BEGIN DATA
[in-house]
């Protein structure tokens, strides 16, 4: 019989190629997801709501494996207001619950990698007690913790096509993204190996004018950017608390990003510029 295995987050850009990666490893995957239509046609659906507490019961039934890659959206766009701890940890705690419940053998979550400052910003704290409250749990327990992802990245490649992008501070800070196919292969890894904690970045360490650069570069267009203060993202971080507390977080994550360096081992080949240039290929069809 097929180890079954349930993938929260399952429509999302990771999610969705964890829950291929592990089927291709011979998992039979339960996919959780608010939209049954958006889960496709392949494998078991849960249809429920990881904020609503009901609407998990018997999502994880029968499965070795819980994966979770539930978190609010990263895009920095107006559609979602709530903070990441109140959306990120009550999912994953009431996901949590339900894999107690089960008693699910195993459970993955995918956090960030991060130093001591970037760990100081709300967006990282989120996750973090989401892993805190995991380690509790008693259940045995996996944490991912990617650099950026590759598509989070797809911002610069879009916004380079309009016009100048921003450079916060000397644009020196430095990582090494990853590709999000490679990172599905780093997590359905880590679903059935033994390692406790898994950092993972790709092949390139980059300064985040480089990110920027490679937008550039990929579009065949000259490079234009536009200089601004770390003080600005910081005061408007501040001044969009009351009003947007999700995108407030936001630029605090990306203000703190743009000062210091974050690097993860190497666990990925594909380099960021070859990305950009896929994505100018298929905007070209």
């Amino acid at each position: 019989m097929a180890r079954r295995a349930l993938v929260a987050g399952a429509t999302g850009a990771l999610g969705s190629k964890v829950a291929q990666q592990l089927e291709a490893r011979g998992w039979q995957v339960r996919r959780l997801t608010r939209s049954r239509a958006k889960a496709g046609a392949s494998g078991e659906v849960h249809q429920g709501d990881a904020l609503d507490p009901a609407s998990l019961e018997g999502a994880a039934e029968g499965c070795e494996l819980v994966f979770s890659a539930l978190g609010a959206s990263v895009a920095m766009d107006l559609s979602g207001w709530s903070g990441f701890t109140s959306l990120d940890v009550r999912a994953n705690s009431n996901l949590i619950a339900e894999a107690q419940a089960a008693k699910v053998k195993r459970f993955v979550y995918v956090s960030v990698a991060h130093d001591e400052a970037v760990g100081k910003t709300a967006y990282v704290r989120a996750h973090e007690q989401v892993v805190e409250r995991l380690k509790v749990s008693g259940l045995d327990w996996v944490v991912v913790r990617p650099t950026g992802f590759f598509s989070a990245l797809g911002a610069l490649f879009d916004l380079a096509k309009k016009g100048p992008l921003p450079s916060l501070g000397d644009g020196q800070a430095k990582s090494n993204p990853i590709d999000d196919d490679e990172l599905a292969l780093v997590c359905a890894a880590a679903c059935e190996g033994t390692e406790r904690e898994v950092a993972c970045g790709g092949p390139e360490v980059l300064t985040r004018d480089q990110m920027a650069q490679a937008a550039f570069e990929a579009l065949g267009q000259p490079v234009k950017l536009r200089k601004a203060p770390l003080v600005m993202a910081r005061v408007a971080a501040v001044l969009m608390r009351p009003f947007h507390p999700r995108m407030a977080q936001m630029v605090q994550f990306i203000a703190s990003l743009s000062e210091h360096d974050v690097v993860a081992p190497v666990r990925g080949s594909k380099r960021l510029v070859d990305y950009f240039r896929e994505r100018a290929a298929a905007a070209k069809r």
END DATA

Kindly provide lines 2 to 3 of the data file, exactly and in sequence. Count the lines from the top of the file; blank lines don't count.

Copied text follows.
């Protein structure tokens, strides 16, 4: 019989190629997801709501494996207001619950990698007690913790096509993204190996004018950017608390990003510029 295995987050850009990666490893995957239509046609659906507490019961039934890659959206766009701890940890705690419940053998979550400052910003704290409250749990327990992802990245490649992008501070800070196919292969890894904690970045360490650069570069267009203060993202971080507390977080994550360096081992080949240039290929069809 097929180890079954349930993938929260399952429509999302990771999610969705964890829950291929592990089927291709011979998992039979339960996919959780608010939209049954958006889960496709392949494998078991849960249809429920990881904020609503009901609407998990018997999502994880029968499965070795819980994966979770539930978190609010990263895009920095107006559609979602709530903070990441109140959306990120009550999912994953009431996901949590339900894999107690089960008693699910195993459970993955995918956090960030991060130093001591970037760990100081709300967006990282989120996750973090989401892993805190995991380690509790008693259940045995996996944490991912990617650099950026590759598509989070797809911002610069879009916004380079309009016009100048921003450079916060000397644009020196430095990582090494990853590709999000490679990172599905780093997590359905880590679903059935033994390692406790898994950092993972790709092949390139980059300064985040480089990110920027490679937008550039990929579009065949000259490079234009536009200089601004770390003080600005910081005061408007501040001044969009009351009003947007999700995108407030936001630029605090990306203000703190743009000062210091974050690097993860190497666990990925594909380099960021070859990305950009896929994505100018298929905007070209």
């Amino acid at each position: 019989m097929a180890r079954r295995a349930l993938v929260a987050g399952a429509t999302g850009a990771l999610g969705s190629k964890v829950a291929q990666q592990l089927e291709a490893r011979g998992w039979q995957v339960r996919r959780l997801t608010r939209s049954r239509a958006k889960a496709g046609a392949s494998g078991e659906v849960h249809q429920g709501d990881a904020l609503d507490p009901a609407s998990l019961e018997g999502a994880a039934e029968g499965c070795e494996l819980v994966f979770s890659a539930l978190g609010a959206s990263v895009a920095m766009d107006l559609s979602g207001w709530s903070g990441f701890t109140s959306l990120d940890v009550r999912a994953n705690s009431n996901l949590i619950a339900e894999a107690q419940a089960a008693k699910v053998k195993r459970f993955v979550y995918v956090s960030v990698a991060h130093d001591e400052a970037v760990g100081k910003t709300a967006y990282v704290r989120a996750h973090e007690q989401v892993v805190e409250r995991l380690k509790v749990s008693g259940l045995d327990w996996v944490v991912v913790r990617p650099t950026g992802f590759f598509s989070a990245l797809g911002a610069l490649f879009d916004l380079a096509k309009k016009g100048p992008l921003p450079s916060l501070g000397d644009g020196q800070a430095k990582s090494n993204p990853i590709d999000d196919d490679e990172l599905a292969l780093v997590c359905a890894a880590a679903c059935e190996g033994t390692e406790r904690e898994v950092a993972c970045g790709g092949p390139e360490v980059l300064t985040r004018d480089q990110m920027a650069q490679a937008a550039f570069e990929a579009l065949g267009q000259p490079v234009k950017l536009r200089k601004a203060p770390l003080v600005m993202a910081r005061v408007a971080a501040v001044l969009m608390r009351p009003f947007h507390p999700r995108m407030a977080q936001m630029v605090q994550f990306i203000a703190s990003l743009s000062e210091h360096d974050v690097v993860a081992p190497v666990r990925g080949s594909k380099r960021l510029v070859d990305y950009f240039r896929e994505r100018a290929a298929a905007a070209k069809r």